Writer: Holly G! (Holly Golightly)
Pencils: Holly G!
Inks: Bob Smith
Colors: Glenn Whitmore
Letters: Jack Morelli
Original Publication: Betty and Veronica Friends Forever, No. 19 (Rock and Roll #1)
On-Sale Date: March 8, 2023
Length: 5 pages
This is the first new Archie story written by Holly G! in around two decades. It’s a rather simple story, as they all are these days, but it’s an important one, one that has been a long time coming. Before we get into the story, though, I’m going to provide context, because the story itself doesn’t.
Archie, Reggie, Betty, Veronica, and Jughead were put in a band called The Archies when The Archie Show premiered on CBS on Saturday, September 14, 1968. The band had been introduced into the comic books in 1967 in a prototype form (minus Betty and Veronica) in the story “Once Upon a Tune” in Life With Archie #60 (cover-dated April). The fake band (featuring Ron Dante on lead vocals as Archie and various backing vocalists and session musicians) had a real-life hit with “Sugar, Sugar”, which went to #1 in 1969, and “Jingle Jangle”, which went to #10. In 1970, “Who’s Your Baby” went to #40, and “Sunshine” went to #57. All of their music was standard bubblegum pop. Betty was stuck playing the tambourine. With one exception from the recorded output, Archie always sang the lead vocals. This remained the status quo in the comic books.
When NBC aired Archie: To Riverdale and Back Again on Sunday, May 6, 1990, as a movie of the week, it was a hyped event. It was the centerpiece of Archie Comics’ upcoming fiftieth anniversary celebration. It featured the gang reuniting to attend their fifteen-year high school reunion. The band got back together and performed “Jingle Jangle”. Again, Archie (Christopher Rich) sang the lead vocals, and Betty (Lauren Holly) was stuck playing the tambourine.
On Tuesday, September 7, 1999, I posted a fanfic that I had written called Betty Cooper: This is Who I Am. One part of the story involved The Archies breaking up due to Archie’s sexist behavior, and Betty, Veronica, Cheryl, and Reggie formed a band called The Sugar Cherries. This was my way of dealing with my frustration of the status quo in the comics.
On Tuesday, June 4, 2002, Avril Lavigne released her smash-hit debut album, Let Go. Lavinge plays both electric and acoustic guitar. Her music career began around three years before the Betty Cooper of today was born.
Nearly five months later, on Sunday, November 3, 2002, a made-for-TV movie titled The Archies in Jugman aired on Nickelodeon. It functioned as a sort of sequel to the TV series Archie’s Weird Mysteries. As you can tell from the title, the characters are in the band. It’s not introduced in the movie; it’s just suddenly tacked on in the dance scene at the end of the film. There was a new lead vocalist providing Archie’s voice, but it was still Archie’s band, named after Archie, the new song (“It’s About Time”, composed by Matt McGuire) was old-fashioned bubblegum pop that the Riverdale High kids laughably rocked out to, and Betty was still stuck playing the damn tambourine.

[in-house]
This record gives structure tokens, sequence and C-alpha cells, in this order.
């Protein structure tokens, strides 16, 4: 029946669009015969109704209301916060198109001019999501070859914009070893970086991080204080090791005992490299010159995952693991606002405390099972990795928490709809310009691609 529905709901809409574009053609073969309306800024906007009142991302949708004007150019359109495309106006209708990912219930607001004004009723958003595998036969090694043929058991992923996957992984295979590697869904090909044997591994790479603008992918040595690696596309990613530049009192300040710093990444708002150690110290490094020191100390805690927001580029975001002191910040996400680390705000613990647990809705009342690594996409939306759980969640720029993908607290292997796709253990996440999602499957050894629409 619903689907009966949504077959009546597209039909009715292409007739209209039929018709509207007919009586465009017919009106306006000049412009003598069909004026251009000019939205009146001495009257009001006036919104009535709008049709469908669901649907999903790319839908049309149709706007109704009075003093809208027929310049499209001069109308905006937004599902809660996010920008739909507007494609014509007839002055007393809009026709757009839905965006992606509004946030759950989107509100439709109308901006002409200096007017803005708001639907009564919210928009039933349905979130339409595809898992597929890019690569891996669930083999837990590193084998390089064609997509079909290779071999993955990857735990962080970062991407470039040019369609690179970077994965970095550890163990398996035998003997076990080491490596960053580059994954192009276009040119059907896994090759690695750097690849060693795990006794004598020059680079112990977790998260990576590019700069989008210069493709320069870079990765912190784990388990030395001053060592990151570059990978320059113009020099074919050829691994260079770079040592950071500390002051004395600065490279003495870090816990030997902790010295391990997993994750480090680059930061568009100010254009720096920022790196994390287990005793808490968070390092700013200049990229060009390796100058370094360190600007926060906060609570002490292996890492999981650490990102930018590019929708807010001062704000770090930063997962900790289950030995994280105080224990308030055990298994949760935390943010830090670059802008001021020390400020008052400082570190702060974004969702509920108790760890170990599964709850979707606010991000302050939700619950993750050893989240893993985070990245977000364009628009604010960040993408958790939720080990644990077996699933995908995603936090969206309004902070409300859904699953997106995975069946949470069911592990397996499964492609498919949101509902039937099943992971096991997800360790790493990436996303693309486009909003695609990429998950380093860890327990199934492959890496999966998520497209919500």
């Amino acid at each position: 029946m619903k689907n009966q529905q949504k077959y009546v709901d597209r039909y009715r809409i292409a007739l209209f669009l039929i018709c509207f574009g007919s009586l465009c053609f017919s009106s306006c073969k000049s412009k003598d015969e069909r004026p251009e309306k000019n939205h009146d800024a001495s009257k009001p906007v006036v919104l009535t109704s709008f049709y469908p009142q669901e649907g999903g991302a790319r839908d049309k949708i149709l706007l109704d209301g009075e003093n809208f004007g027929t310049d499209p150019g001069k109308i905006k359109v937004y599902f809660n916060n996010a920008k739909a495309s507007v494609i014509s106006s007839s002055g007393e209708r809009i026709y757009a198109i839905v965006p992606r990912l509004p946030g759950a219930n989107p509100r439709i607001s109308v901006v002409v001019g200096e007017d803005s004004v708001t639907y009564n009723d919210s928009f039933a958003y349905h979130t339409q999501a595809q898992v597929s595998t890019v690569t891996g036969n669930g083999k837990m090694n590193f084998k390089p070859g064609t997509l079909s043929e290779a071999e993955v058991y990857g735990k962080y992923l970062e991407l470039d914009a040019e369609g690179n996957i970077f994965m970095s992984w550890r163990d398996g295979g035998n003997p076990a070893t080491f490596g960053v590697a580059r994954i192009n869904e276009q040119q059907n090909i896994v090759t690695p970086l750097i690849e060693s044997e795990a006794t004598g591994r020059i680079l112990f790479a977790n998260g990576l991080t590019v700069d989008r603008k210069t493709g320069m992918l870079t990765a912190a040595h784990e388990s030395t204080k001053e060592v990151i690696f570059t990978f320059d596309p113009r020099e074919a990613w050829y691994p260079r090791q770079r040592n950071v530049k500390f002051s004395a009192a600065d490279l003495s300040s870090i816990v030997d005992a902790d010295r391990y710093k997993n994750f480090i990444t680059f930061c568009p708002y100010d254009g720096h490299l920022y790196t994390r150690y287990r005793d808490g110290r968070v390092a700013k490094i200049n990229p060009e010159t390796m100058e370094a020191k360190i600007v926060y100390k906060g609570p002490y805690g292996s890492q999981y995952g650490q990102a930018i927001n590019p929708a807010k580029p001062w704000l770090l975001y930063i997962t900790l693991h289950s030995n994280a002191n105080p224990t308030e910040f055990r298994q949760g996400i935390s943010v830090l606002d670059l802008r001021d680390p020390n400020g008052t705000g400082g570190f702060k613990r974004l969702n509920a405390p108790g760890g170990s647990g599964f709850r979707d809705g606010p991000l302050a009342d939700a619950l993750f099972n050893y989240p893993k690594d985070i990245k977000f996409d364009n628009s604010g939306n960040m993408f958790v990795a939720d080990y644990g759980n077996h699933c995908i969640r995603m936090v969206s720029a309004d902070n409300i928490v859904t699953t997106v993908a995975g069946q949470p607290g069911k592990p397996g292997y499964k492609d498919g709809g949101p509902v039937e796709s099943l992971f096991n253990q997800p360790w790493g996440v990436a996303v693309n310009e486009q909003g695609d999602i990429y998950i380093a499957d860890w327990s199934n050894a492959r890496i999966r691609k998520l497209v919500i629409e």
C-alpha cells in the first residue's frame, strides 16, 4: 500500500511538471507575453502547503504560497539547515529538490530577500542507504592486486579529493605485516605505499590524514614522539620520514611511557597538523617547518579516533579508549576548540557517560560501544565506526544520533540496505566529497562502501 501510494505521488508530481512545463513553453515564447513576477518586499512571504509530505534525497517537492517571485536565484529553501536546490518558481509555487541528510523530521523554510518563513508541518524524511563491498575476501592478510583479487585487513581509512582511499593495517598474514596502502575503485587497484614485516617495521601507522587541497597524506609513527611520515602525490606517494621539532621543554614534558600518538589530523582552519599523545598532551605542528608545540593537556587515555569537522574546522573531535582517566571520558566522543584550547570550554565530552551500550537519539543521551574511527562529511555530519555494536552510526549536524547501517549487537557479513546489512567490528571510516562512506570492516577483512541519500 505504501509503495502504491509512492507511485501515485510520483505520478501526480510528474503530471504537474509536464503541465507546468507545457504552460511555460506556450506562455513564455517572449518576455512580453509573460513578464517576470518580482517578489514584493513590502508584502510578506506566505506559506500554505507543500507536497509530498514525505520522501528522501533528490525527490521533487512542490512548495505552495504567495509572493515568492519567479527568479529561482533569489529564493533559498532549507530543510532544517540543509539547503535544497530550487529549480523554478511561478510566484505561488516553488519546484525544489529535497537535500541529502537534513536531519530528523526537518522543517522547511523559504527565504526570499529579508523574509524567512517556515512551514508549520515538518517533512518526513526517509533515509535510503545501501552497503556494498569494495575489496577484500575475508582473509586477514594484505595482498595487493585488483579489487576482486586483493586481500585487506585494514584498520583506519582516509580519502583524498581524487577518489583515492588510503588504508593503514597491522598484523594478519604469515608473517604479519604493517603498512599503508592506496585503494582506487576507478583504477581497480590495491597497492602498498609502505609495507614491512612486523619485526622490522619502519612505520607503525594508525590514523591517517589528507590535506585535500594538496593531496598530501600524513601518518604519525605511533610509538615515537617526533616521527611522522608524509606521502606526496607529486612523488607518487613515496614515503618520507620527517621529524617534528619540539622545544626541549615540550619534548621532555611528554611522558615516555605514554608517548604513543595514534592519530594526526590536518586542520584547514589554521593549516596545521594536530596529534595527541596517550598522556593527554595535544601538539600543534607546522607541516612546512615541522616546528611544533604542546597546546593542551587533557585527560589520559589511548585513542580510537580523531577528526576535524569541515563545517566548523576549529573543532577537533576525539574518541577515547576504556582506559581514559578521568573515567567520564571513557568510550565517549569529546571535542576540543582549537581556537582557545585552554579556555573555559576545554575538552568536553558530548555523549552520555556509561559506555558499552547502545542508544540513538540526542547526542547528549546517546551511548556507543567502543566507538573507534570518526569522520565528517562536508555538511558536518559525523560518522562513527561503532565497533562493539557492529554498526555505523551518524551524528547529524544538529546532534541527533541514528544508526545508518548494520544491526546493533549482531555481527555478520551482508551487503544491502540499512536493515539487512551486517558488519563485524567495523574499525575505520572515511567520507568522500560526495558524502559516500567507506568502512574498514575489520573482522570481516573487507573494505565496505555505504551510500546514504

In 2005, a sixteen-year-old girl named Caleigh Peters (the goddaughter of Barbra Streisand) recorded a few songs, some of which ended up in Disney films and/or on soundtrack albums that year, starting with the song “Reach” for the movie Ice Princess. While its actual release as a physical single is in question (despite various sites on the Internet calling it a single), and Caleigh’s musical career never took off (her self-titled debut album, set to come out that summer, was never released), a music video was filmed and featured on Disney Channel, showing millions of young girls that a girl just like them could rock out on guitar. This video came out in the year that the current version of Betty Cooper was born.
On Wednesday, January 18, 2006 (at least, for the direct market), in the story “Band Together” in Betty and Veronica Spectacular #73 (cover-dated March of 2006), Betty won a chance to take the stage and rock out with a Kiss knockoff band. She was a superfan, teaching herself how to play every song on electric guitar. She got painted up in the makeup and totally shredded on stage, leading Archie to declare “Oh, my goodness! Our little Betty is a rock and roll animal!”
In 2008 (the exact release date varies by source, but I found an old press release from November 14, although the album already seemed to be out by then), a new album called The Archies Christmas Album Featuring Betty & Veronica was released. It featured the return of original Archie vocalist Ron Dante as well as new vocalists for Betty and Veronica. And Betty was still on the fucking tambourine.
In 2011, a new prose novel series, xoxo, Betty and Veronica, began as part of Archie Comics’ seventieth anniversary celebration. It didn’t last anywhere near as long as the old Riverdale High novel series did. Of the three novels, We’re with the Band (supposedly released on May 12, although that was a Thursday), written by Adrianne Ambrose, featured Betty and Veronica leaving The Archies and teaming up with Nancy and a new character named Tina Starling to form an all-girl pop band, The Candy Hearts. Of course, status quo is god, so the band broke up at the end of the story, Betty and Veronica rejoined The Archies, and Betty took up her tambourine again, shaking that stupid thing while the band performed “Sugar, Sugar” and “Jingle Jangle”.